Giraffe has addressed over 5000 companies on EuP, Batteries Directive, WEEE, RoHS and Packaging Eco–Design at public events across the country. We have directly advised over 100 companies in the EU, China, Hong Kong and US on how to comply with legislation and improve the environmental performance of their products and processes.
We believe these Directives present a good opportunity to improve the design or your company’s products and processes and reduce costs. Giraffe has identified over £23 million of potential savings to British companies.
Legislative Compliance Solution
Outsource Packaging, Carbon Reduction Commitment (CRC), WEEE, Batteries, EuP and REACH compliance preparation, reporting and processes to Giraffe’s experienced team. Giraffe is Britain’s leading eco-design consultancy and experts of EU legislation and compliance. Our work helps organisations prepare for upcoming legislation; reduce compliance costs; reduce operating cost and concentrate on running their business. Simple changes in reporting methodology, packaging design or compliance scheme provider can provide 30% annual savings. Giraffe solutions include:
- Calculation and submission of all documentation (full outsourcing)
- Advice on reducing cost of compliance
- Preparation and cost impact for EuP and Batteries Directives
- Compliance route and scheme review to ensure lowest compliance costs (due to compliance scheme notice period this project must have started before 30 September)
- Cost impact and mitigation of the upcoming CRC legislation
Case Study – Paladone Products Ltd
- Environmental and ethical policy
- Compliance – Batteries Directive
- Reduced use of paper and print
- Reduced energy consumption
- Savings of £447,990
“As a company manufacturing solely in the Far East it has been invaluable having Giraffe Innovation and the Manufacturing Advisory Service advising us and helping us to navigate the ever increasing legislation not to mention identifying potential for significant cost savings!”
- Audrey Mealia Head of Supply Chain Paladone Products Ltd
Giraffe’s solutions are tailored to individual organisations requirements. Contact the Giraffe team for further information on 01273 422099.
EUP – The Proposed Framework for Eco–design Requirements of Energy Using Products Directive (EuP) Directive for Eco–design of End Use Equipment.
Since over 80% of all product–related environmental impacts are determined during the product design phase, integrating environmental considerations early into the product development process is the most effective way of reducing their impact. This is what the EuP is trying to address.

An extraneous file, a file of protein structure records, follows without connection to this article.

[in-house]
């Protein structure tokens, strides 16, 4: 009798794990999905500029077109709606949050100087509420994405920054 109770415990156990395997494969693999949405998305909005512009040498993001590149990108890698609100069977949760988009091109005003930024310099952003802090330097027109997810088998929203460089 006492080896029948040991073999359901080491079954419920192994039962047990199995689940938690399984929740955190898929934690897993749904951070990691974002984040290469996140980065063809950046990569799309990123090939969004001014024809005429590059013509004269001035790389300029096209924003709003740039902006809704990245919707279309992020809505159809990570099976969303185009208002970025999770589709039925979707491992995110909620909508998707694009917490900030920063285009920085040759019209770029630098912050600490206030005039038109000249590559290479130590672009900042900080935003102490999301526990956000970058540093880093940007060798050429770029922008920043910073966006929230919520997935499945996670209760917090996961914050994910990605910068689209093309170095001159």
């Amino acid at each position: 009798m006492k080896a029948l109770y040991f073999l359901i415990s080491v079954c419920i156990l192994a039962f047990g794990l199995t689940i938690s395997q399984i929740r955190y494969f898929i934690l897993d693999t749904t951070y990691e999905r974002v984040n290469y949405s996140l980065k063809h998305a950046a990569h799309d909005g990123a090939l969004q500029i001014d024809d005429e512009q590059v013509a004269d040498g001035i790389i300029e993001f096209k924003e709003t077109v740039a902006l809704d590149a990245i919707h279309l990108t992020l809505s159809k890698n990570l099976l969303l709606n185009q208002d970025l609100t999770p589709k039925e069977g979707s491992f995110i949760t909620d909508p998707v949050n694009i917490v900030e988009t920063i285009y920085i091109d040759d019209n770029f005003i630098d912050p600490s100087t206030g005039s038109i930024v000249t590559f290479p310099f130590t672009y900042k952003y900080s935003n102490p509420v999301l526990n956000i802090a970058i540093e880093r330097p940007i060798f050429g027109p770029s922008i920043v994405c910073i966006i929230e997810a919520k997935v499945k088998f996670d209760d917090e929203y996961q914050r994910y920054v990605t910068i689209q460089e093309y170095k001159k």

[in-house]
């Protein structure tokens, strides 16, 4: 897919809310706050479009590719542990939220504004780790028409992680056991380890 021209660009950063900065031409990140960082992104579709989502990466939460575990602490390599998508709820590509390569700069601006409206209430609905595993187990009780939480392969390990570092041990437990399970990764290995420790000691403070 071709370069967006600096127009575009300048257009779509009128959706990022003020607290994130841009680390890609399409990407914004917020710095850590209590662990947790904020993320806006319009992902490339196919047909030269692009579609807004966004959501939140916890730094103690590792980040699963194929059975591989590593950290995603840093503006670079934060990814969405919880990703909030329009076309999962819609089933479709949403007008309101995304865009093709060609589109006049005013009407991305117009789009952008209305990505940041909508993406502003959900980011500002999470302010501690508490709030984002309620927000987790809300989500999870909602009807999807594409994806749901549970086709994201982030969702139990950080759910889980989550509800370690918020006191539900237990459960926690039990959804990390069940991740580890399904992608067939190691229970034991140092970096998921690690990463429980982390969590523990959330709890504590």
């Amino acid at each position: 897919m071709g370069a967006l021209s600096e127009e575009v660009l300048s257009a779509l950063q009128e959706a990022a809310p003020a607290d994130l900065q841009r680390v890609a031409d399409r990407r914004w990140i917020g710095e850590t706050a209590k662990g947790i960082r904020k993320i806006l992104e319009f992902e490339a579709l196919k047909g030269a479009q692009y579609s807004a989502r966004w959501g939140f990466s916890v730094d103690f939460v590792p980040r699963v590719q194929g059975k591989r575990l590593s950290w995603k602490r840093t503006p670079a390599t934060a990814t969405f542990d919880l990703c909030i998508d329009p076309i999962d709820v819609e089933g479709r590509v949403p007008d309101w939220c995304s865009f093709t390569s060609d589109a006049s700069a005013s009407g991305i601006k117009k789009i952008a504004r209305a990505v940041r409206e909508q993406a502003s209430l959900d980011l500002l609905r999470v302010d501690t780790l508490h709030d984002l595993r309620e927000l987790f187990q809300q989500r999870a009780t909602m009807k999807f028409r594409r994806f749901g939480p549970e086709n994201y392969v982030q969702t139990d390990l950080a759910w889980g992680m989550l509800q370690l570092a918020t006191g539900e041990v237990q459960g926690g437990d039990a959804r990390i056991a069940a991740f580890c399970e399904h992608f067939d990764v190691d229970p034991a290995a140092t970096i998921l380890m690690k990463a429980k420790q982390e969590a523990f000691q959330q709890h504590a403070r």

Requirements on Manufacturers
- To assess the environmental impact of their product throughout its lifecycle
- To establish an ecological profile of the product
- Concentrate and prioritise those factors that are capable of being influenced in a substantial manner through product design.
The EUP Directive sets mandatory requirements for equipment suppliers to adopt and demonstrate the integration of environmental factors in the design and development (and production) and the eco–performance of the product itself. This will be required before placing product on the market.
Companies will be required to produce an ‘Ecological Profile’ of a product. This consists of two parts:
Generic Eco-design Requirements: Gives general principles and criteria on how eco-design should be applied during product launch.
Specific Eco-design Requirements: Specific limits/targets to be met
Suppliers of components and sub–assemblies will have to supply the information to allow manufacturers of EuPs to build an ecological profile of their products.
The EuP directive attempts to set a common framework under which this should be done for energy using and producing products. It has a much broader scope than WEEE & RoHS.
If you would like to find out more about the EUP Directive contact: firstname.lastname@example.org.
The implementation of the Batteries Directive is likely to take place in September 2008. This new legal obligation will mean stricter rules on recovery and recycling and improvements to the environmental performance of all new batteries on the market. This will apply to all batteries regardless of their shape, weight, use or chemical composition.
The directive will especially affect the following businesses:
- Businesses involved in treating and recycling waste batteries
- Vehicle sales and maintenance businesses
If you manufacture or design battery powered products you will need to ensure that the batteries can be removed from the products and supply instructions on how to remove them.
Contact Giraffe on 01273-422099 for further information on how we can help your organisation prepare for upcoming legislation such as the Batteries Directive; reduce compliance costs; reduce operating cost and concentrate on running your business.
The DIRECTIVE 2002/96/EC ON WASTE ELECTRIC AND ELECTRONIC EQUIPMENT (WEEE) AND DIRECTIVE 2002/95/EC ON THE RESTRICTION OF THE USE OF CERTAIN HAZARDOUS SUBSTANCES IN EEE (ROHS) seeks to reduce the amount and toxicity of electrical products going to landfill each year through recycling and recovery targets under 10 broad product categories from mobile phones, computers, and washing machines to electronic test equipment. WEEE is the fastest growing waste stream in Europe, growing at around 8% per year. The onus is placed on the ‘producer’ to finance the end of life product recovery and recycling. This requires manufacturers, suppliers, retailers and designers to consider the implication of their product designs from the outset, to meet their legal obligation under the directives.